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The Group Travel Leader Going on Faith Select Traveler

Ohio After Dark


The very word conjures up something sort of special, exclusive, VIP. After the Akron Zoo closes to the public for the day, groups can get up close to many animals that are more active at night.

When the Dayton Art Institute shuts its doors for the evening, it opens up possibilities for private-event guests to have the galleries all to themselves. When the Armstrong Air and Space Museum turns off the lights, groups find themselves in a sea of stars.

Here are some distinctive options for memorable after-hours events in cities and towns throughout Ohio.

National Packard Museum


The first Packard automobile was built in Warren in 1899. At the city’s National Packard Museum, visitors can see Packards spanning the manufacturer’s history, from a 1900 Model B, the company’s earliest known production car, to the 1956 Packard Caribbean Hardtop, a model from the same year the last Packard rolled off the line in Detroit.

But its jewel is a 1937 Twelve Roadster that was donated to the museum in July. The car is “absolutely gorgeous and also totally top of line for that year,” said Christine Bobco, assistant director of operations for the museum. The glossy black sedan has a red pinstripe and gleaming red leather upholstery, and “people come in just to see that car sometimes.”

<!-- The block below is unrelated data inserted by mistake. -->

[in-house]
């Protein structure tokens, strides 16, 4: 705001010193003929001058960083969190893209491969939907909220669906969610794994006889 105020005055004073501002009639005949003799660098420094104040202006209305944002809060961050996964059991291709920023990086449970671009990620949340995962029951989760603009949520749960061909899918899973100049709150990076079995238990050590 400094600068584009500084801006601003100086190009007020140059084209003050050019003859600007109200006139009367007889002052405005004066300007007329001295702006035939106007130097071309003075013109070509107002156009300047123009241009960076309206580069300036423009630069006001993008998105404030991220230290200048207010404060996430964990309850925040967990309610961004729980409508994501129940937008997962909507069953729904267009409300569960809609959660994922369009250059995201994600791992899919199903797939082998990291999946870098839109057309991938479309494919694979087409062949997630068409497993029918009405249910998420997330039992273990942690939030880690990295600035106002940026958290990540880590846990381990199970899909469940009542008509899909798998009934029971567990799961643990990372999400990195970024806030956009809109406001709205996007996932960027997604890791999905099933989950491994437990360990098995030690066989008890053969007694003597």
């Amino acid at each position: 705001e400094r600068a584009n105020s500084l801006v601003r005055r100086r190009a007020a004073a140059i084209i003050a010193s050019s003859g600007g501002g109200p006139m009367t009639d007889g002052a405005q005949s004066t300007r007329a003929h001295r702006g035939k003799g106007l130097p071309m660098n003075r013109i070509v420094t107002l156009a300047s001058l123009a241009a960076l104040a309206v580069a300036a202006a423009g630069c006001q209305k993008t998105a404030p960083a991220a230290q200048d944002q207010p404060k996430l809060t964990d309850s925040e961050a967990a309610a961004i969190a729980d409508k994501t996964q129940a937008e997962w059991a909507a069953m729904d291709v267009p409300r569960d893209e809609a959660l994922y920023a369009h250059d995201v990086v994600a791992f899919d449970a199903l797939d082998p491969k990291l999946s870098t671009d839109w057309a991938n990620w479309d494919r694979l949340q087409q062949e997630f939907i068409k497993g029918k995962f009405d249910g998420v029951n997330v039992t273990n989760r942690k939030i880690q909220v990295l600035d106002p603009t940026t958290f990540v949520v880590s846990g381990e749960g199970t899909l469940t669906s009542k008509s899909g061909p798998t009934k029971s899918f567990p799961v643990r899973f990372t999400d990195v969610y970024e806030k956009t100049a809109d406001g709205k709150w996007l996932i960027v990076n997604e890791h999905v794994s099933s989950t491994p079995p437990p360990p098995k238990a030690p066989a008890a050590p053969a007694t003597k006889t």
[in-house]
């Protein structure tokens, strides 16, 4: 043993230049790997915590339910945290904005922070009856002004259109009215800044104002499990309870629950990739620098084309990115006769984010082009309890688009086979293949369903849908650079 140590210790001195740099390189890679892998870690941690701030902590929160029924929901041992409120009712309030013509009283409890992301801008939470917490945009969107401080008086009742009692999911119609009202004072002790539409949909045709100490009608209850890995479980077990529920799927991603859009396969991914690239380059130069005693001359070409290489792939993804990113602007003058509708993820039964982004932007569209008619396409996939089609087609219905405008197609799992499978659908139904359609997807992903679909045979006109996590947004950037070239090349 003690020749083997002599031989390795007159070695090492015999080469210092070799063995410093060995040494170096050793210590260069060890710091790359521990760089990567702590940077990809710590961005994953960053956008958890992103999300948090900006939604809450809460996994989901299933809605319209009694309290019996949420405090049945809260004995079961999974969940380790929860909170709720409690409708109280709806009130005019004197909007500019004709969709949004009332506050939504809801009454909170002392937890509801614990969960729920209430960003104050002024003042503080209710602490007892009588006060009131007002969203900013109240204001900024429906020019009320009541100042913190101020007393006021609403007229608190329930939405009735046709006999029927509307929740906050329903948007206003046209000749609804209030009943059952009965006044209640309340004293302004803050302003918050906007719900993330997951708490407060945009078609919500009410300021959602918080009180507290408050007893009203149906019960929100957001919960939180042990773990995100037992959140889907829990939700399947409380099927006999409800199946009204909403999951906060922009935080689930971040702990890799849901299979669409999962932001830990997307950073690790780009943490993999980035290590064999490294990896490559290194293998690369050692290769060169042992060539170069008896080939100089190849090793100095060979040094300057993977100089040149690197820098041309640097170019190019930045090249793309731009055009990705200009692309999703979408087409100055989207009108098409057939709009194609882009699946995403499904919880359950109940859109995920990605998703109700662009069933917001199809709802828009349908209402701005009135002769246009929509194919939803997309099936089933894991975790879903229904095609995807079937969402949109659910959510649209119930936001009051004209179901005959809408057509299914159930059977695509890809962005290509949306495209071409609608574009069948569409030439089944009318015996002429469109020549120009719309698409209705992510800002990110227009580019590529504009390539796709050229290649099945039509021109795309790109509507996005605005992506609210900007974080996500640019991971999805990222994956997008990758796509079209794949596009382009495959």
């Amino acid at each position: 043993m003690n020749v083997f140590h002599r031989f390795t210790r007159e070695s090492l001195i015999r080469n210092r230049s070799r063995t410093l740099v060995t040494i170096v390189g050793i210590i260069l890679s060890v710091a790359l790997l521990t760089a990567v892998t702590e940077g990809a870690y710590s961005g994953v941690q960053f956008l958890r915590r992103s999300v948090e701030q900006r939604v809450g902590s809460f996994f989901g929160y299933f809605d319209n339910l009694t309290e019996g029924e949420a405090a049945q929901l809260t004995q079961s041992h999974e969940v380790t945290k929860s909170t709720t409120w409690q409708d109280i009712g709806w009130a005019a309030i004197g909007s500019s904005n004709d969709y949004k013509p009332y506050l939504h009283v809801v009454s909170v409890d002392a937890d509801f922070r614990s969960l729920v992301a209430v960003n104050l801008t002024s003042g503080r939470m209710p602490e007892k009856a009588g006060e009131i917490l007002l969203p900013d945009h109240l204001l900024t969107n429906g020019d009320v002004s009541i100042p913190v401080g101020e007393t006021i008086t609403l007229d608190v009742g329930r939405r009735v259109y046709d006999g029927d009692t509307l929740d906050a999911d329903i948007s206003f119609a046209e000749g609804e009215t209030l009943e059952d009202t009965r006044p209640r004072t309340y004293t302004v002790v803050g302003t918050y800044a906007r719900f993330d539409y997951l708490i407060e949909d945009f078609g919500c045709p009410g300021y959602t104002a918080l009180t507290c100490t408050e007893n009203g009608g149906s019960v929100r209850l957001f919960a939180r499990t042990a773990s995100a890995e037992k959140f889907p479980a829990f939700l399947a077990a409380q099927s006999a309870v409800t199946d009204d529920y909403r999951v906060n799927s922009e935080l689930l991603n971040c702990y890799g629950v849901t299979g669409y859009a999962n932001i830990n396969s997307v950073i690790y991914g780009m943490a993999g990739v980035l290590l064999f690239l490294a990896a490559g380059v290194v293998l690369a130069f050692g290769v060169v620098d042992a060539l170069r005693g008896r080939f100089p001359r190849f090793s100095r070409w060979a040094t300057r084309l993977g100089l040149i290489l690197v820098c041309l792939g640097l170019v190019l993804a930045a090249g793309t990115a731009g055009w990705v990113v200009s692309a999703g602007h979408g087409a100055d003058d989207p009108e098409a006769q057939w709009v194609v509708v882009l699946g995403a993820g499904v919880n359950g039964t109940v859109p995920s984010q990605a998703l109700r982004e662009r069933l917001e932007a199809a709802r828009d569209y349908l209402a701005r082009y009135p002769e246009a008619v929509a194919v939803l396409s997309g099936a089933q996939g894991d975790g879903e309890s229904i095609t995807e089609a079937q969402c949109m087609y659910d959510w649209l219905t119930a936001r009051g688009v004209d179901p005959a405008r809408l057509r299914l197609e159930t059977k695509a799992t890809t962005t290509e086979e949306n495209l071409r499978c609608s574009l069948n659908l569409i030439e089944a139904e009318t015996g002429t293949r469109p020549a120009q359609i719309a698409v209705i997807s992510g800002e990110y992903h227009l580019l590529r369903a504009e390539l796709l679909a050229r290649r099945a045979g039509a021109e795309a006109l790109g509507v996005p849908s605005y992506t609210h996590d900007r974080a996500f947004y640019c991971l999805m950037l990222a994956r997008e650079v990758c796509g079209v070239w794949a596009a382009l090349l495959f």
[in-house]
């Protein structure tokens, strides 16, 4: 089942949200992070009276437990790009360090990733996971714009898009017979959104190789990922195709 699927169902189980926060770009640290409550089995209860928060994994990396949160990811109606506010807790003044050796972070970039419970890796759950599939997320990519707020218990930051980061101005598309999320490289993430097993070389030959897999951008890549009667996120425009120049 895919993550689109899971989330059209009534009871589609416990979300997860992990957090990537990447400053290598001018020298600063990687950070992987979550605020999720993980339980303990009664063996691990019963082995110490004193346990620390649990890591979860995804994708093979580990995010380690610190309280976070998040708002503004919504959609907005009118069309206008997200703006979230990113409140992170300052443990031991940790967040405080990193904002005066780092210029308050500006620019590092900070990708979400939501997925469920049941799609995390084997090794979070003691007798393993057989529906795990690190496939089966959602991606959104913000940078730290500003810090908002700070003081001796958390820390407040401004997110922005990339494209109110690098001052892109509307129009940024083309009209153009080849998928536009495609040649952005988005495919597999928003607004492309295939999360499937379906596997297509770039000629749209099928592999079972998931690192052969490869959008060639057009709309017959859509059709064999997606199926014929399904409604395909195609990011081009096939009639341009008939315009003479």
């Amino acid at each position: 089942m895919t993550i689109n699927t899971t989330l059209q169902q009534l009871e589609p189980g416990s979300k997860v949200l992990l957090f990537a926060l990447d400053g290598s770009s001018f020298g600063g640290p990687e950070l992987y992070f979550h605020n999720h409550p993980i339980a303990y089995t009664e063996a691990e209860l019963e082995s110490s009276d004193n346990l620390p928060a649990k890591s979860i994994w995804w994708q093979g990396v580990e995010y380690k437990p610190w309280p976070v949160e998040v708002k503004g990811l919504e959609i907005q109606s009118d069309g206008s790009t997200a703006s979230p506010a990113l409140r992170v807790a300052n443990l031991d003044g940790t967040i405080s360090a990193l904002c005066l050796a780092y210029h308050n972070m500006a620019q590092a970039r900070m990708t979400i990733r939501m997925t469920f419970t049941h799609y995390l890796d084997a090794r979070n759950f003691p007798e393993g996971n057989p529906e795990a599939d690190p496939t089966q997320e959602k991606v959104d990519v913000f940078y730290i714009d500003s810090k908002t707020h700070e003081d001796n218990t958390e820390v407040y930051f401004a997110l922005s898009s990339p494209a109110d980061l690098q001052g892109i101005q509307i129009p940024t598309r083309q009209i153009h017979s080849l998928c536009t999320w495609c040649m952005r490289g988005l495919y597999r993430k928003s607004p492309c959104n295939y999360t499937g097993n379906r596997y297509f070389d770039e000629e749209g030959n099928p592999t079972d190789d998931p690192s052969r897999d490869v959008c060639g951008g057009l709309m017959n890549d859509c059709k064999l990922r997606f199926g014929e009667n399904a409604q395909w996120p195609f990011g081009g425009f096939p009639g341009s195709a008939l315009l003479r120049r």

Groups can use the museum after hours for banquets, receptions and other events set among the historic cars. The Great Hall, which houses newer models from the Detroit years, can accommodate about 250 people for a seated meal or more for standing receptions. In the smaller Legacy Gallery, visitors will find earlier models, including some that were made at the Warren factory between 1899 and 1903. Groups often use the space to complement the larger Great Hall; for example, setting up cookie tables or a silent auction in the Legacy Gallery and having their meal in the Great Hall, Bobco said. Out back, a large, fenced courtyard is ideal for event tents, food trucks and barbecues.

Armstrong Air and Space Museum


Not many meeting spaces give groups a chance to ride in a replica lunar rover or try their hand at docking the Gemini VIII spacecraft. At the Armstrong Air and Space Museum in Wapakoneta, hometown of astronaut Neil Armstrong, the first person to walk on the moon, visitors can do both and more.

For after-hours events, groups can rent the entire museum or use designated spaces. The Modern Space Gallery can seat 50 people for meals, and in the 80-person, domed Astro Theater, groups can enjoy a projection of the night sky, watch a movie about the Eagle’s descent to the moon or use it for presentations, speakers and other films. The museum also has a party room for about 25 and an outdoor covered pavilion that can seat about 100.

Groups can take guided tours, or the center can have docents stationed among the galleries, said Christopher Moynihan, director of programming and education. Visitors will see two of Armstrong’s space suits: one he wore for 11 hours while in the Gemini VIII capsule, and the other was one of his two Apollo spacesuits; each of the Apollo suits weighed 190 pounds on Earth but only 32 pounds on the moon.

The museum also houses the Gemini VIII space capsule, as well as a moon rock from the Apollo 11 moon landing. Guests can try three flight simulators: lunar landing, shuttle landing or Gemini VIII spaceship docking. Planners can arrange to have the replica lunar rover on display outside or even offer guests short rides, weather permitting.